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Port development and competition in east and southern Africa: prospects and challenges [Mīkstie vāki]

  • Formāts: Paperback / softback, 181 pages, height x width: 280x216 mm, col. figs, tables
  • Sērija : International development in focus
  • Izdošanas datums: 30-Jul-2019
  • Izdevniecība: World Bank Publications
  • ISBN-10: 1464814104
  • ISBN-13: 9781464814105
Citas grāmatas par šo tēmu:
  • Mīkstie vāki
  • Cena: 47,01 €
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  • Formāts: Paperback / softback, 181 pages, height x width: 280x216 mm, col. figs, tables
  • Sērija : International development in focus
  • Izdošanas datums: 30-Jul-2019
  • Izdevniecība: World Bank Publications
  • ISBN-10: 1464814104
  • ISBN-13: 9781464814105
Citas grāmatas par šo tēmu:
Port Development and Competition in East and Southern Africa analyzes the 15 main ports in East and Southern Africa (ESA) to assess whether their proposed capacity enhancements are justified by current and projected demand; whether the current port management approaches sufficiently address not only the maritime capacity needs but also other impediments to port efficiency; and what the expected hierarchy of ports in the region will be in the future. The analysis confirms the need to increase maritime capacity, as the overall container demand in the ports in scope is predicted to begin exceeding total current capacity by between 2025 and 2030, while gaps in terms of dry and liquid bulk handling are expected even sooner. However, in the case of many of the ports, the issue of landside access—the ports’ intermodal connectivity, the ease of international border crossing, and the port-city interface—is more important than the need to improve maritime access and capacity. The analysis finds that there is a need to improve the operating efficiency in all of the ESA ports, as they are currently less than half as productive as the most efficient ports in the matched data set of similar ports across the world, in terms of efficiency in container-handling operations. Similarly, there is a need to improve and formalize stakeholder engagement in many of the ports, to introduce modern management systems, and to strengthen the institutional framework to ensure the most efficient use of the infrastructure and to be able to attract private capital and specialist terminal operators. Finally, given the ports’ geographic location and proximity to main shipping routes, available draft, and the ongoing port-and-hinterland development, the book concludes that Durban and Djibouti are the most likely to emerge as the regional hubs in ESA’s future hub-and-spoke system.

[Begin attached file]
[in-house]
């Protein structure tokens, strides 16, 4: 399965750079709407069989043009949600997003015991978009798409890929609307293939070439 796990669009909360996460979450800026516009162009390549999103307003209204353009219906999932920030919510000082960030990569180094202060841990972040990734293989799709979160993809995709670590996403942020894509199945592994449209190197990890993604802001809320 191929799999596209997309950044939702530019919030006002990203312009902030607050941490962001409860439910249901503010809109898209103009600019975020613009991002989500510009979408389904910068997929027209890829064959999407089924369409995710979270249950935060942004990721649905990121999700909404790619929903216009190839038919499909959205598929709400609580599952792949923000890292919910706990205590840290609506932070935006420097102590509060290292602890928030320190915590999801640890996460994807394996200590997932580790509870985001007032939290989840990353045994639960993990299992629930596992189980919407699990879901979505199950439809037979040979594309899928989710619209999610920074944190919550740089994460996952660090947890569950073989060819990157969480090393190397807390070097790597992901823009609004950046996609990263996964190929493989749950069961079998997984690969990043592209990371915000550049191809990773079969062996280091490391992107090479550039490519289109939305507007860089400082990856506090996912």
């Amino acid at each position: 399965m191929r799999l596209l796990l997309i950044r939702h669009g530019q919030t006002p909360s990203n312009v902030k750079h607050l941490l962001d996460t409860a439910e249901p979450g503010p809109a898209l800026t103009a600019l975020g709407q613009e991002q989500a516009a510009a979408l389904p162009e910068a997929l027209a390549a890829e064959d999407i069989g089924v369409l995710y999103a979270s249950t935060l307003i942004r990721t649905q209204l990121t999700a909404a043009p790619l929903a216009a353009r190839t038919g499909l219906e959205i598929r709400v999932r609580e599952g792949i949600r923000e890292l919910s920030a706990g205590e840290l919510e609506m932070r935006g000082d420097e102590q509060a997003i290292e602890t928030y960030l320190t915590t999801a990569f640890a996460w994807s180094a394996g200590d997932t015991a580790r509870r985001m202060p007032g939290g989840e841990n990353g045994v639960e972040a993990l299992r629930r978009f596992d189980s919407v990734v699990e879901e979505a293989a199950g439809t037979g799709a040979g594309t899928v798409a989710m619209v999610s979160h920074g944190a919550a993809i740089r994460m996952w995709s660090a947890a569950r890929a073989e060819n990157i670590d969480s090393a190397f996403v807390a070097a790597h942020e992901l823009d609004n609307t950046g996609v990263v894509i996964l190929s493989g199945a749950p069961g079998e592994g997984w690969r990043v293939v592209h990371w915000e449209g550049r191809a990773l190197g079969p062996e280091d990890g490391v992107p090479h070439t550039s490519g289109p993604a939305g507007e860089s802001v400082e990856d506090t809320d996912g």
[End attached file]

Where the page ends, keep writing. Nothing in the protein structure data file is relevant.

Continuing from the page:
Foreword vii
Guangzhe Chen
Foreword ix
Deborah L. Wetzel
Acknowledgments xi
About the Authors xiii
Abbreviations xv
Overview 1(6)
The main findings
2(3)
Notes
5(1)
References
6(1)
Chapter 1 Introduction
7(4)
Why was this study undertaken?
7(1)
An outline of the report
8(2)
Note
10(1)
Reference
10(1)
Chapter 2 The Role of the Port In International Trade
11(6)
African economic growth
11(1)
The growth and geography of African trade
12(1)
The cost of trade
13(1)
The role of the maritime port
14(1)
Note
15(1)
References
15(2)
Chapter 3 The Port Sector in East and Southern Africa
17(34)
A regional perspective
17(1)
Overview of the main ports
18(21)
Regional trends in traffic
39(2)
Ongoing and planned development
41(7)
Conclusions
48(1)
Notes
48(1)
References
49(2)
Chapter 4 The Performance of the Individual Ports
51(16)
Spatial and operational efficiency
51(3)
Maritime access and connectivity
54(8)
Technical efficiency
62(3)
Notes
65(1)
References
65(2)
Chapter 5 The Challenges Facing the Ports in ESA
67(44)
Trends in the shipping industry
67(13)
Limited vertical or horizontal integration
80(2)
The problem of landside access
82(9)
Weaknesses in the institutional framework
91(12)
Insufficient use of modern IT systems
103(3)
Inadequate stakeholder engagement
106(1)
Conclusions
107(1)
Notes
107(1)
References
108(3)
Chapter 6 The Prospects for the ESA Ports
111(22)
Introduction
111(1)
Predicted demand growth
111(2)
Competitive position of the ports
113(4)
Determinants of port choice
117(4)
Forecast demand for the individual ports
121(8)
Implications for the individual ports
129(1)
Conclusions
130(1)
Note
130(1)
References
131(2)
Chapter 7 Conclusions and Recommendations
133(22)
The main findings
133(6)
The specific recommendations for each port
139(14)
References
153(2)
Appendix A The Review of the Institutional Framework 155